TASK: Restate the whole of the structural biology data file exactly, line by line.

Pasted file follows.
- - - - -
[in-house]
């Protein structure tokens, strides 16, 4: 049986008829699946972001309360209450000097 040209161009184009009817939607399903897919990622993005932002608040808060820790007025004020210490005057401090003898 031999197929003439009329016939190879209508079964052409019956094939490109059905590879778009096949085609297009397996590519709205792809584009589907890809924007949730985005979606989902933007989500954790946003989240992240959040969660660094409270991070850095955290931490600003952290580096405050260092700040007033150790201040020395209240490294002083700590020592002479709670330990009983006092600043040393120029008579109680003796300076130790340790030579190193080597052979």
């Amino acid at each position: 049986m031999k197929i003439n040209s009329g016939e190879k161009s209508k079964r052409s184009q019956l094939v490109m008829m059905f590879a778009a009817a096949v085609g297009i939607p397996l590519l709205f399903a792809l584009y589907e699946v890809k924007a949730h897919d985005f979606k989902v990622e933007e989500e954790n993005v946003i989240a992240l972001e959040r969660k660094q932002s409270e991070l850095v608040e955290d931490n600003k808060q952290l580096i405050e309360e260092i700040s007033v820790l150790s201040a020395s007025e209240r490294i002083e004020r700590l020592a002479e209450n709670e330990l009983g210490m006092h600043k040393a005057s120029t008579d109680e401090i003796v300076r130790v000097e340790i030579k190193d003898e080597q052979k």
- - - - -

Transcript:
[in-house]
């Protein structure tokens, strides 16, 4: 049986008829699946972001309360209450000097 040209161009184009009817939607399903897919990622993005932002608040808060820790007025004020210490005057401090003898 031999197929003439009329016939190879209508079964052409019956094939490109059905590879778009096949085609297009397996590519709205792809584009589907890809924007949730985005979606989902933007989500954790946003989240992240959040969660660094409270991070850095955290931490600003952290580096405050260092700040007033150790201040020395209240490294002083700590020592002479709670330990009983006092600043040393120029008579109680003796300076130790340790030579190193080597052979």
């Amino acid at each position: 049986m031999k197929i003439n040209s009329g016939e190879k161009s209508k079964r052409s184009q019956l094939v490109m008829m059905f590879a778009a009817a096949v085609g297009i939607p397996l590519l709205f399903a792809l584009y589907e699946v890809k924007a949730h897919d985005f979606k989902v990622e933007e989500e954790n993005v946003i989240a992240l972001e959040r969660k660094q932002s409270e991070l850095v608040e955290d931490n600003k808060q952290l580096i405050e309360e260092i700040s007033v820790l150790s201040a020395s007025e209240r490294i002083e004020r700590l020592a002479e209450n709670e330990l009983g210490m006092h600043k040393a005057s120029t008579d109680e401090i003796v300076r130790v000097e340790i030579k190193d003898e080597q052979k």